Homes located in the wildland urban interface, such as these, which were rebuilt after the 2002 Valley Fire, are coming under increased scrutiny by insurance companies. In the wake of the devastating fires of the last decade, many insurers are now requiring homeowners to create defensible space and turn-around driveway access./Photo by Stephen Eginoire

A potential firestorm

Mitigation, safety key as insurance companies enact stricter guidelines
by Malia Durbano

The rumors that have been circulating are based in fact. Insurance companies are cancelling or not renewing the fire protection portion of some local homeowners’ policies.  

According to Butch Knowlton, director of the La Plata County Office of Emergency Management, most of La Plata County falls into the “wildland urban interface.” WUI areas are defined as places where man is intruding into and developing forested areas. “People think it’s beautiful and they want to live there, but they don’t understand the risk,” he explains.  

However, insurance companies do understand the risk and are beginning to stop offering fire protection for such properties. But where they leave off, local professionals and agencies are picking up to help ensure local residents and homeowners are informed and protected.
Partnering with other agencies, Knowlton hosts workshops that discuss wildfire preparedness and the changes in the insurance industry. Partnering agencies include the Forest Service, Bureau of Land Management and Durango Fire and Rescue, as well as wildlife mitigation professionals and Fire Wise Council of SW Colorado.

John Westrup, president of the Wildfire Mitigation Professionals Association, said the wildfire problem is deceptive, but one residents must take  seriously. “Wildfire is a real and dangerous issue here,” he said.  “You don’t realize that it’s getting worse until you have a fire.”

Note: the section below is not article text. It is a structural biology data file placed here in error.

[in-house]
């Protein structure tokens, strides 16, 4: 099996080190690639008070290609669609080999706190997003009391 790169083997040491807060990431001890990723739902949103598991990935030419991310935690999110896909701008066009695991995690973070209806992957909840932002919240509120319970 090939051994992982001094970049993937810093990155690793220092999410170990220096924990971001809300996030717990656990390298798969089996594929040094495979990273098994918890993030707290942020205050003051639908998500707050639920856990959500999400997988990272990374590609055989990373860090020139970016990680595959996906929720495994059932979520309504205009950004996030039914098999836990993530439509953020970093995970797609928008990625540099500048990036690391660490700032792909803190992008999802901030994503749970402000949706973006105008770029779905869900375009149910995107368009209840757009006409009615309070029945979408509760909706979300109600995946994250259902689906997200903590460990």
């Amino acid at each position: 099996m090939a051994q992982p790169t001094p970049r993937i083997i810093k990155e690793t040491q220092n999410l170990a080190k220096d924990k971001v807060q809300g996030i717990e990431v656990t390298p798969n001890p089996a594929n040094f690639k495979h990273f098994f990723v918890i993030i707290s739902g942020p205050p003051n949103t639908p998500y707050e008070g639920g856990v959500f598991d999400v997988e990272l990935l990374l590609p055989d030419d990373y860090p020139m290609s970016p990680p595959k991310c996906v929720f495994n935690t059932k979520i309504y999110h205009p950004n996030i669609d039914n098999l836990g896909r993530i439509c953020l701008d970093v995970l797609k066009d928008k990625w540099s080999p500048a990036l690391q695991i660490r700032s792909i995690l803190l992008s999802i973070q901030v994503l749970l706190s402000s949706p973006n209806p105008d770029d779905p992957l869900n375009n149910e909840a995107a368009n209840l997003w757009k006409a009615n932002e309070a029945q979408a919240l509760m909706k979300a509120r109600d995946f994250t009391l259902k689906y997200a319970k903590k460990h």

The biggest culprit is fire suppression. Fire is a natural process – low intensity burns help to clean out brush and ground fuel. However, when left to grow unchecked, fire severity rises to catastrophic levels. “The Four Mile Canyon Fire in Boulder recently was so destructive because there was so much ground fuel,” he said. “A few weeks ago, three people died in the Conifer Fire in North Fork.”

These fires as well as the 10th anniversary of the Missionary Ridge Fire on June 9, have peoples’ attention.

Craig Goodell, Fire Mitigation and Education Specialist with San Juan Public Lands, says the problem affects everyone.  “Fire is impartial – it doesn’t care if the land is federal, state or privately owned,” he said.

The answer is managing vegetation and bringing  ecosystems back into balance so they are healthier and more resilient. But such a solution requires widespread cooperation. “We need to have communities that are invested in creating fire adaptive eco-systems,” he said.

According to data from Landfire, a joint government agency that tracks data related to wildland fires, in Colorado, an average of 1.5 million acres per year would need to burn under normal (nonsuppression) conditions in order to maintain an ecological balance. In actuality, the last 100 years have seen about 152 thousand acres burned annually, or just 13 percent of what is needed to maintain a natural balance. As one year’s excess is added to the next, forests are reaching critical points in energy accumulation and wildfires are increasingly difficult to control.
 The problem escalates because we are building more and more homes in the forest, Goodell said. The National Fire Service spends 85 percent of its budget fighting fires on private property. “It’s not a matter of if – it’s when will there be a fire. Colorado has 1 million people who live in the wildland urban interface and the size is projected to nearly double by 2030.” 
The Four Mile Canyon Fire in Boulder really brought the issue to the attention of insurance companies: $200 million in losses were incurred even after the Forest Service spent $10 million in suppression.  These expenses come out of federal, state and county tax dollars.